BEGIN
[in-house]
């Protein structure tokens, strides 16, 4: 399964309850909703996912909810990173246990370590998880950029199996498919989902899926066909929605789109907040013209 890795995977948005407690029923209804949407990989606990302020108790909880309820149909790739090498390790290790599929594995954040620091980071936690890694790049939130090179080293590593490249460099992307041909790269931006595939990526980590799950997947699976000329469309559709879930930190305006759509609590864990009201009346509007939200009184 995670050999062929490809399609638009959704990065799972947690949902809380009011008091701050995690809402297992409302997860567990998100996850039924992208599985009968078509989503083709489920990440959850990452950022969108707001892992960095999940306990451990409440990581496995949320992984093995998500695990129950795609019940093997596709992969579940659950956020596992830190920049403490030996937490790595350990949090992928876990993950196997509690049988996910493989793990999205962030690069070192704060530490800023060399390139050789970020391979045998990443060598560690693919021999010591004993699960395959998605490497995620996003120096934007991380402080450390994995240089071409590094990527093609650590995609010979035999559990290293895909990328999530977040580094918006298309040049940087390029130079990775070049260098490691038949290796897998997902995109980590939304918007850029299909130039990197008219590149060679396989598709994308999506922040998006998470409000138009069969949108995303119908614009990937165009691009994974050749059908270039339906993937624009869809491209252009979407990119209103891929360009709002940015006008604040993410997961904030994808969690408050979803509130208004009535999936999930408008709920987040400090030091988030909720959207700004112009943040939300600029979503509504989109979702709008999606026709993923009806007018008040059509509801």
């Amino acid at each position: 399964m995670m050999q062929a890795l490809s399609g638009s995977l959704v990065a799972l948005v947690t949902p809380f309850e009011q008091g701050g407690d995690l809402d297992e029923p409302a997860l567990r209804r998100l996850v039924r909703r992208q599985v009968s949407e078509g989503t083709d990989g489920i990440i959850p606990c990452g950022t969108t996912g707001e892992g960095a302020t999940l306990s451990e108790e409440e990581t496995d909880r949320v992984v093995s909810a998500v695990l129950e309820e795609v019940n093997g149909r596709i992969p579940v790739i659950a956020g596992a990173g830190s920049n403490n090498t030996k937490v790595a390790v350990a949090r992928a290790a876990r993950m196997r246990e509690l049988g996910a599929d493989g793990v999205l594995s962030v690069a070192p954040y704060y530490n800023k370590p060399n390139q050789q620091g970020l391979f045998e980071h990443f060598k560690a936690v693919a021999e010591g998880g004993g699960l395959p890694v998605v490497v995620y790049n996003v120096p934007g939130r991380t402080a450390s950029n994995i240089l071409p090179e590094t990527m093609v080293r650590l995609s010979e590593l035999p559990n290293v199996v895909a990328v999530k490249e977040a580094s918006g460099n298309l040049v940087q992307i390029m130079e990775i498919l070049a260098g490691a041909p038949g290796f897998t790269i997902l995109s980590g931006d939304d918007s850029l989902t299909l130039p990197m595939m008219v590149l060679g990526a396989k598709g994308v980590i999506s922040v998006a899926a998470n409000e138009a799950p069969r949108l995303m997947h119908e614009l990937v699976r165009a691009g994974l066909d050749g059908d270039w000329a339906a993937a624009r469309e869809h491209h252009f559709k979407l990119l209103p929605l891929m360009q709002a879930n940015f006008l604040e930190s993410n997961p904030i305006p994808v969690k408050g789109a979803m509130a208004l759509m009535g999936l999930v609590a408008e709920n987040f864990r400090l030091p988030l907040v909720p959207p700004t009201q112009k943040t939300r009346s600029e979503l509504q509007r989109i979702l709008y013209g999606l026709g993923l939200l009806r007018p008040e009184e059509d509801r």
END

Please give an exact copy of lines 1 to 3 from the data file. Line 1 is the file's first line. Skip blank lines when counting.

[in-house]
């Protein structure tokens, strides 16, 4: 399964309850909703996912909810990173246990370590998880950029199996498919989902899926066909929605789109907040013209 890795995977948005407690029923209804949407990989606990302020108790909880309820149909790739090498390790290790599929594995954040620091980071936690890694790049939130090179080293590593490249460099992307041909790269931006595939990526980590799950997947699976000329469309559709879930930190305006759509609590864990009201009346509007939200009184 995670050999062929490809399609638009959704990065799972947690949902809380009011008091701050995690809402297992409302997860567990998100996850039924992208599985009968078509989503083709489920990440959850990452950022969108707001892992960095999940306990451990409440990581496995949320992984093995998500695990129950795609019940093997596709992969579940659950956020596992830190920049403490030996937490790595350990949090992928876990993950196997509690049988996910493989793990999205962030690069070192704060530490800023060399390139050789970020391979045998990443060598560690693919021999010591004993699960395959998605490497995620996003120096934007991380402080450390994995240089071409590094990527093609650590995609010979035999559990290293895909990328999530977040580094918006298309040049940087390029130079990775070049260098490691038949290796897998997902995109980590939304918007850029299909130039990197008219590149060679396989598709994308999506922040998006998470409000138009069969949108995303119908614009990937165009691009994974050749059908270039339906993937624009869809491209252009979407990119209103891929360009709002940015006008604040993410997961904030994808969690408050979803509130208004009535999936999930408008709920987040400090030091988030909720959207700004112009943040939300600029979503509504989109979702709008999606026709993923009806007018008040059509509801």
């Amino acid at each position: 399964m995670m050999q062929a890795l490809s399609g638009s995977l959704v990065a799972l948005v947690t949902p809380f309850e009011q008091g701050g407690d995690l809402d297992e029923p409302a997860l567990r209804r998100l996850v039924r909703r992208q599985v009968s949407e078509g989503t083709d990989g489920i990440i959850p606990c990452g950022t969108t996912g707001e892992g960095a302020t999940l306990s451990e108790e409440e990581t496995d909880r949320v992984v093995s909810a998500v695990l129950e309820e795609v019940n093997g149909r596709i992969p579940v790739i659950a956020g596992a990173g830190s920049n403490n090498t030996k937490v790595a390790v350990a949090r992928a290790a876990r993950m196997r246990e509690l049988g996910a599929d493989g793990v999205l594995s962030v690069a070192p954040y704060y530490n800023k370590p060399n390139q050789q620091g970020l391979f045998e980071h990443f060598k560690a936690v693919a021999e010591g998880g004993g699960l395959p890694v998605v490497v995620y790049n996003v120096p934007g939130r991380t402080a450390s950029n994995i240089l071409p090179e590094t990527m093609v080293r650590l995609s010979e590593l035999p559990n290293v199996v895909a990328v999530k490249e977040a580094s918006g460099n298309l040049v940087q992307i390029m130079e990775i498919l070049a260098g490691a041909p038949g290796f897998t790269i997902l995109s980590g931006d939304d918007s850029l989902t299909l130039p990197m595939m008219v590149l060679g990526a396989k598709g994308v980590i999506s922040v998006a899926a998470n409000e138009a799950p069969r949108l995303m997947h119908e614009l990937v699976r165009a691009g994974l066909d050749g059908d270039w000329a339906a993937a624009r469309e869809h491209h252009f559709k979407l990119l209103p929605l891929m360009q709002a879930n940015f006008l604040e930190s993410n997961p904030i305006p994808v969690k408050g789109a979803m509130a208004l759509m009535g999936l999930v609590a408008e709920n987040f864990r400090l030091p988030l907040v909720p959207p700004t009201q112009k943040t939300r009346s600029e979503l509504q509007r989109i979702l709008y013209g999606l026709g993923l939200l009806r007018p008040e009184e059509d509801r």